Windows 7 and Windows 8, which were released in 2009 and 2012, respectively, had completely different reactions from customers.
Users thought that the former was on par with XP while the latter was a huge failure.
Sadly, the official end of support for both operating systems is next month.
The year was 2009 when Nvidia’s GTX 295 dominated the graphics card market, Apple just introduced the iPhone 3G, and Microsoft unveiled Windows 7, to overwhelmingly positive user reviews.
Within two years, about 45 percent of PC owners had upgraded to Windows 7 because users believed that Windows XP had finally reached a point where an appropriate upgrade was available.
In three years, Windows 8 was released. In case you forgot, Windows 8 debuted without a start menu and concentrated on a fresh, contemporary tile design.
For context, more than two years after its debut, Windows 8 only modestly increased its market share.
Just one year later, Microsoft launched the Windows 8.1 update in response to the overwhelming consumer backlash.
Even though the Windows 8.1 update made the OS better, Windows 8’s bad reputation persisted.
While Windows 7 and Windows 10 both achieved better adoption rates in just eight months, Windows 8.1 never managed to surpass 19.1% of the overall Windows market share.
Microsoft provides “mainstream” and “extended” levels of support for its operating systems.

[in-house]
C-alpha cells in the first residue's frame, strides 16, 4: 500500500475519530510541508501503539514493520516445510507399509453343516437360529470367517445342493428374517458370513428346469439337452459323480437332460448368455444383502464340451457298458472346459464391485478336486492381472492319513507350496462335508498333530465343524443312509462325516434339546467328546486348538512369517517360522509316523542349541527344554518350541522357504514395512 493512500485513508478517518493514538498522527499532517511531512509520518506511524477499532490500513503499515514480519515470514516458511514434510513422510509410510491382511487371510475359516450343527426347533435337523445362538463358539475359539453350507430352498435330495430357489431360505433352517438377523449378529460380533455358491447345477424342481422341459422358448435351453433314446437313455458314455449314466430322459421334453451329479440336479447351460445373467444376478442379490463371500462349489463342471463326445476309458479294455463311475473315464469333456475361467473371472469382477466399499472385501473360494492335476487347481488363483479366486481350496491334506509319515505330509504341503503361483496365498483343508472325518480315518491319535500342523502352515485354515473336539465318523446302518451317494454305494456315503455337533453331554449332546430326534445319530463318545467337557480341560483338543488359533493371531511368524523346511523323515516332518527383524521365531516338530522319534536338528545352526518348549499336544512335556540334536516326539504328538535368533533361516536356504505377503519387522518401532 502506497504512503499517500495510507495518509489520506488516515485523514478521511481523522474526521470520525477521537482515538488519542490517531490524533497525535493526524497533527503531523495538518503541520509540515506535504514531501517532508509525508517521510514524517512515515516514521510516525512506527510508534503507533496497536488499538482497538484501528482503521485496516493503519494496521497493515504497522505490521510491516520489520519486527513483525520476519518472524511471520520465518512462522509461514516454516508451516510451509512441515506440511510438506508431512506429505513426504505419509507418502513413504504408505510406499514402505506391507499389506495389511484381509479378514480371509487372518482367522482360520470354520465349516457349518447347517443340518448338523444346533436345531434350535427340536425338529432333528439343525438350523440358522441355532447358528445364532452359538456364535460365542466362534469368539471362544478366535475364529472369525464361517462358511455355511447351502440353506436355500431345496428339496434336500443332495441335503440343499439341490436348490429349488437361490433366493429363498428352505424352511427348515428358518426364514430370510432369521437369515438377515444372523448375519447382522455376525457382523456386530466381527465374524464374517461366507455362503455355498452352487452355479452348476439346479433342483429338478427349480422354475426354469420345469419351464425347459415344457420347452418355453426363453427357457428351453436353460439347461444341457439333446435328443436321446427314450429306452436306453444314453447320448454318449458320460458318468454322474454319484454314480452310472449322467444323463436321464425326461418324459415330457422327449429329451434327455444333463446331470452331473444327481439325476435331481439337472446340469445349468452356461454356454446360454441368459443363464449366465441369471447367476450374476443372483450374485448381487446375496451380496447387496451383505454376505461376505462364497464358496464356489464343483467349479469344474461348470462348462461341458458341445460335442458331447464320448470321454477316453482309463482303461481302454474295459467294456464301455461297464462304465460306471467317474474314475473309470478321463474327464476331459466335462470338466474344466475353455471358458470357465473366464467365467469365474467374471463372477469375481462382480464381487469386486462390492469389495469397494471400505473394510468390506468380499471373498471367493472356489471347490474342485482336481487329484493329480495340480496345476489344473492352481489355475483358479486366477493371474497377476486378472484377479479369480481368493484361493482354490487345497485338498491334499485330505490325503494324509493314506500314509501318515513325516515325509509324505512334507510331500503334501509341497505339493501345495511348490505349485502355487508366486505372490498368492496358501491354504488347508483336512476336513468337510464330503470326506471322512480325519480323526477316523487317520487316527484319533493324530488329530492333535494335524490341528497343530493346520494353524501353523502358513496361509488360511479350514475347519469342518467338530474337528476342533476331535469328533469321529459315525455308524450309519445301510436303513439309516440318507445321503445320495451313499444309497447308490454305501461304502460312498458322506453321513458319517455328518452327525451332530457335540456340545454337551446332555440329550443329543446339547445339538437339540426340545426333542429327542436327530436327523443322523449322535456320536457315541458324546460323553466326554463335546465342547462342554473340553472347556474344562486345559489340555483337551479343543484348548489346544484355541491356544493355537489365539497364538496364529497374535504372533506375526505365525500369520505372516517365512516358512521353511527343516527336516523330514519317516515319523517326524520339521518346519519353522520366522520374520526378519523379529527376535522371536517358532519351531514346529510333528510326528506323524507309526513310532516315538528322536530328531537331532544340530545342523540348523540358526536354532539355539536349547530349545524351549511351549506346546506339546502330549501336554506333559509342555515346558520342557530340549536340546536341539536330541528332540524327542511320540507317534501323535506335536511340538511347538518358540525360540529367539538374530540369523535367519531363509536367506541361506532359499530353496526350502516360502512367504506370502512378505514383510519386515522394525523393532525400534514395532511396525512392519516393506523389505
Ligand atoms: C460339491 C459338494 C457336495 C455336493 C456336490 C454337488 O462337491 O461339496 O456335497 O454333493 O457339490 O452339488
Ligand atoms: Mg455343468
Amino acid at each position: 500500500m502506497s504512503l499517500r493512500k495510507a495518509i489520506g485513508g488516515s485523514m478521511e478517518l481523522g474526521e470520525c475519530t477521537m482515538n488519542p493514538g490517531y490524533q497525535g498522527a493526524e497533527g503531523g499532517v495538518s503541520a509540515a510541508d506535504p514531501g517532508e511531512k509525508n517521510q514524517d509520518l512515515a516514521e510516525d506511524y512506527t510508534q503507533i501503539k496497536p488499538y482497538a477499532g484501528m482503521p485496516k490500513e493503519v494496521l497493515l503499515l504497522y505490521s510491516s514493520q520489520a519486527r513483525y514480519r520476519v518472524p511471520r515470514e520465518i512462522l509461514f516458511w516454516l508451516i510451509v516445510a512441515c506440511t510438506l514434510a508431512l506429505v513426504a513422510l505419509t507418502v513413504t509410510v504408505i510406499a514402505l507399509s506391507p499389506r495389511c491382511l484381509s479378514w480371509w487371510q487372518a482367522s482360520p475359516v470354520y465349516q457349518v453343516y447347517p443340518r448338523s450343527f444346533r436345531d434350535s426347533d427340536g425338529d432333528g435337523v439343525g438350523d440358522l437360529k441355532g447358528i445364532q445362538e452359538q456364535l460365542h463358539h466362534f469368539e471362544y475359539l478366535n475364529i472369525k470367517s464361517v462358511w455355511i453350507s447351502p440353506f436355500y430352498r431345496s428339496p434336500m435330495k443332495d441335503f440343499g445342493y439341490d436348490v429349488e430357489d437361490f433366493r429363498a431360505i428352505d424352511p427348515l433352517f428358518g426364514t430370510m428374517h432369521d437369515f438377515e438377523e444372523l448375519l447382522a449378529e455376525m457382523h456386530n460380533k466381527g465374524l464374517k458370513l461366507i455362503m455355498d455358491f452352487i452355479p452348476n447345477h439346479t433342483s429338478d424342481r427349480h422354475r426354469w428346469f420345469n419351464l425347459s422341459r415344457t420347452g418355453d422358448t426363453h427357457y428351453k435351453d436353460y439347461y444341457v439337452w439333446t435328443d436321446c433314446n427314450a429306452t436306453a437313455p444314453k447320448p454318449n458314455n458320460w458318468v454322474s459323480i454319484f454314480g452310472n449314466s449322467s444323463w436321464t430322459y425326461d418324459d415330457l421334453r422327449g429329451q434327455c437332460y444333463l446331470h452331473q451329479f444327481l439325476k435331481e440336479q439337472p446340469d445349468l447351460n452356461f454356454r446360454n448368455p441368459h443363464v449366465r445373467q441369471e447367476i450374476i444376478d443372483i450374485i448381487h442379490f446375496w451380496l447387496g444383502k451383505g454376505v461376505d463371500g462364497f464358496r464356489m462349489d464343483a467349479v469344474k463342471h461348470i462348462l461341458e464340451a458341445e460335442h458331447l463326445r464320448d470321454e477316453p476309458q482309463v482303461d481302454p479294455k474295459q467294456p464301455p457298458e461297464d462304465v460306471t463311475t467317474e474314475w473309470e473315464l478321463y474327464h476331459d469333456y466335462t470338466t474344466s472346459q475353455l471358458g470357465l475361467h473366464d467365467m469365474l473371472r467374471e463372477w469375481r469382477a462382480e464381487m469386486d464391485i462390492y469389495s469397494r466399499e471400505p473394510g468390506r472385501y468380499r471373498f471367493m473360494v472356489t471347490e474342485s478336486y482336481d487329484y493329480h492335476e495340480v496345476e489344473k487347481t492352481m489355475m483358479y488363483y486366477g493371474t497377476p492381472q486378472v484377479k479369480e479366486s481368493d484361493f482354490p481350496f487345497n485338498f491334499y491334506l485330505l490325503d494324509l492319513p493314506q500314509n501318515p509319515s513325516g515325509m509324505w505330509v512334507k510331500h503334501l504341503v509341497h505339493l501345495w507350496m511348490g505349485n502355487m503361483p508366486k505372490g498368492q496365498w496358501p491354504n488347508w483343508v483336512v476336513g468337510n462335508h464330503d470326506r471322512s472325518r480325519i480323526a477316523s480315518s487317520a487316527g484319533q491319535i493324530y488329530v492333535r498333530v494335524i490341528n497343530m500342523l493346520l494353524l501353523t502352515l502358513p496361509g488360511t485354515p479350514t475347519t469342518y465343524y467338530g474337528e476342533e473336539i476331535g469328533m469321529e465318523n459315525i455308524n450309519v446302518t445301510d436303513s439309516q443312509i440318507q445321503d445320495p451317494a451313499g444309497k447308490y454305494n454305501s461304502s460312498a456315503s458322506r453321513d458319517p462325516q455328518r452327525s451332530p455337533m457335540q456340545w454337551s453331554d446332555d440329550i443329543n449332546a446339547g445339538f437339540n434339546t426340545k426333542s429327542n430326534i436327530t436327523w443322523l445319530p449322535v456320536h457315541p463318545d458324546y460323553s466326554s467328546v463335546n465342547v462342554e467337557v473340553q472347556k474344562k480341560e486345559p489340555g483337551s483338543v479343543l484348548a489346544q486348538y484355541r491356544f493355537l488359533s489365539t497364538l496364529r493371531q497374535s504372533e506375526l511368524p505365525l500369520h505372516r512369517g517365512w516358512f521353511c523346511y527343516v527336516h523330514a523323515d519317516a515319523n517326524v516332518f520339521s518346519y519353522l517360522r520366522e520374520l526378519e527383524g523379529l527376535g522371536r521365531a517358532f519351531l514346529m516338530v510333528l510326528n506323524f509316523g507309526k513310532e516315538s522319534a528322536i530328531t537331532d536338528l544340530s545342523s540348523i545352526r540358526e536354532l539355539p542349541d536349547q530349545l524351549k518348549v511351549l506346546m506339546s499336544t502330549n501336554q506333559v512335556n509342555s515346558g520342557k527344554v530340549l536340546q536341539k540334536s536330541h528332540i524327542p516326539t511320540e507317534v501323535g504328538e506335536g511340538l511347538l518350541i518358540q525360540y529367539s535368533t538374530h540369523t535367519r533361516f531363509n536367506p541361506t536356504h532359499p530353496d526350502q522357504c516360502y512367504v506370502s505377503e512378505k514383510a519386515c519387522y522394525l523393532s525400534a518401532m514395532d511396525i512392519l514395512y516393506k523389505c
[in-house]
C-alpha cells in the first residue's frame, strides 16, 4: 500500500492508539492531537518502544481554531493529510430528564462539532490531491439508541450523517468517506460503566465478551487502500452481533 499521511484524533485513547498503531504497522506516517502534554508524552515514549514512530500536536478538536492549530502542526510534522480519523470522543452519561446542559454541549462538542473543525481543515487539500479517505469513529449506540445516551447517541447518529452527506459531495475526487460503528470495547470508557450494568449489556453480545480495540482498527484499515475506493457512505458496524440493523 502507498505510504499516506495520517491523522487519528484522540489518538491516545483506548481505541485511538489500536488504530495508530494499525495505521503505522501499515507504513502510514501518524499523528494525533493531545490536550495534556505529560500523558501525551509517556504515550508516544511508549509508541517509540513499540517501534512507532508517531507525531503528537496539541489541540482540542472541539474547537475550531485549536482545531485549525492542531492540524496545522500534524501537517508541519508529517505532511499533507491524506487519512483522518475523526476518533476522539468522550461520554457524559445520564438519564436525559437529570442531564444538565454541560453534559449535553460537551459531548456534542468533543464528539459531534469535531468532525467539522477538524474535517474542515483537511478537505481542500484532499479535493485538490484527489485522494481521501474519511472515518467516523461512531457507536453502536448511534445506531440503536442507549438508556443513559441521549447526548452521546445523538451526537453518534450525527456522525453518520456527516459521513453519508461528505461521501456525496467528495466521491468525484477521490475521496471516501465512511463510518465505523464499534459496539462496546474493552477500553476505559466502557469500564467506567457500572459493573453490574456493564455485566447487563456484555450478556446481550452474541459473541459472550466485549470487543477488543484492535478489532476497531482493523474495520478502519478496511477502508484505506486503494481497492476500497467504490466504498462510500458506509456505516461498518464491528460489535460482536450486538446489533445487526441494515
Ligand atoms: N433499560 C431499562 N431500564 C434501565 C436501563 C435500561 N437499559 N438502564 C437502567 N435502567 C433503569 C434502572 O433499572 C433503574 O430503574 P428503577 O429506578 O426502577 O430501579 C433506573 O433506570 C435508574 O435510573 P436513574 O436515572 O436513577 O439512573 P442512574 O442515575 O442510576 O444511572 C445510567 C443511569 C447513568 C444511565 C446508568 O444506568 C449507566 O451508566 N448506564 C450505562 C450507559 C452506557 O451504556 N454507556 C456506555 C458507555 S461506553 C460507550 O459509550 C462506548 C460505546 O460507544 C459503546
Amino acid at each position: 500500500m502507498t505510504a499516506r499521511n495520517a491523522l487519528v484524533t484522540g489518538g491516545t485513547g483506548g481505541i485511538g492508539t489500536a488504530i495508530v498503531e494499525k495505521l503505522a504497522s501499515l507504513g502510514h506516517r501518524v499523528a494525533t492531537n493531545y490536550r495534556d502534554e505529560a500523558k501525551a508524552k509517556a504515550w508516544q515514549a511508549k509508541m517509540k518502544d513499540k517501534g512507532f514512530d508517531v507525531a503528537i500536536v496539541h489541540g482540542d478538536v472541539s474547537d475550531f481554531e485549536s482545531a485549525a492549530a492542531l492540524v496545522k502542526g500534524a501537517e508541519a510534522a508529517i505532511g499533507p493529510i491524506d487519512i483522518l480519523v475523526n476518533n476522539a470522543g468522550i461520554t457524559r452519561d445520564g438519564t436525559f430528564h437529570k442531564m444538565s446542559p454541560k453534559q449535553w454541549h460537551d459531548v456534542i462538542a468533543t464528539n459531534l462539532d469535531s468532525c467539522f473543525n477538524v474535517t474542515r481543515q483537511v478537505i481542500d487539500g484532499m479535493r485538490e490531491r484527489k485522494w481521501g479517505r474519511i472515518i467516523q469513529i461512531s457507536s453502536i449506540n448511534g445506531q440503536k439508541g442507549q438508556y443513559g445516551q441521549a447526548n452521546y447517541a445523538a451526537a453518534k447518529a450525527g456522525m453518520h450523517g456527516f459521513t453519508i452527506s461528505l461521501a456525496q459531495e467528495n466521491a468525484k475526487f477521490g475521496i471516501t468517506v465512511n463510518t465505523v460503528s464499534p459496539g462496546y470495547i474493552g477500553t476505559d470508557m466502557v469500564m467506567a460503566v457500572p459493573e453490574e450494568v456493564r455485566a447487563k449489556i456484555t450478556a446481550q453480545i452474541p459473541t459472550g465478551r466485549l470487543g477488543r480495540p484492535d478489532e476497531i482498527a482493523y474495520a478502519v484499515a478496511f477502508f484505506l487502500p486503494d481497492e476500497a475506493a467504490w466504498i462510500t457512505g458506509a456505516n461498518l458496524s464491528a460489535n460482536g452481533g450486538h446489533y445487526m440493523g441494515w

Extended support for Windows 7 concluded in January 2020, while mainstream support ended in January 2015.
However, Microsoft provided an additional three years of maintenance for a fee as Windows 7 still accounted for about 25% of Windows installs.
The operating system will no longer receive upgrades after January 10, 2023, at which point those extra years will come to an end.
While this was happening, Windows 8’s general support expired in January 2018. Similar to that, its continued support expires on January 10, 2023.
Additionally, Microsoft has disclosed that after January 12, 2023, updates for Microsoft Edge on both Windows 7 and Windows 8 will cease.
After that date, Microsoft’s Webview2, a capability that enables Edge to show web pages outside of the browser, also ceases to be supported.
To read our blog on “According to a poll from October, only 15% of computers are on Windows 11 worldwide,” click here.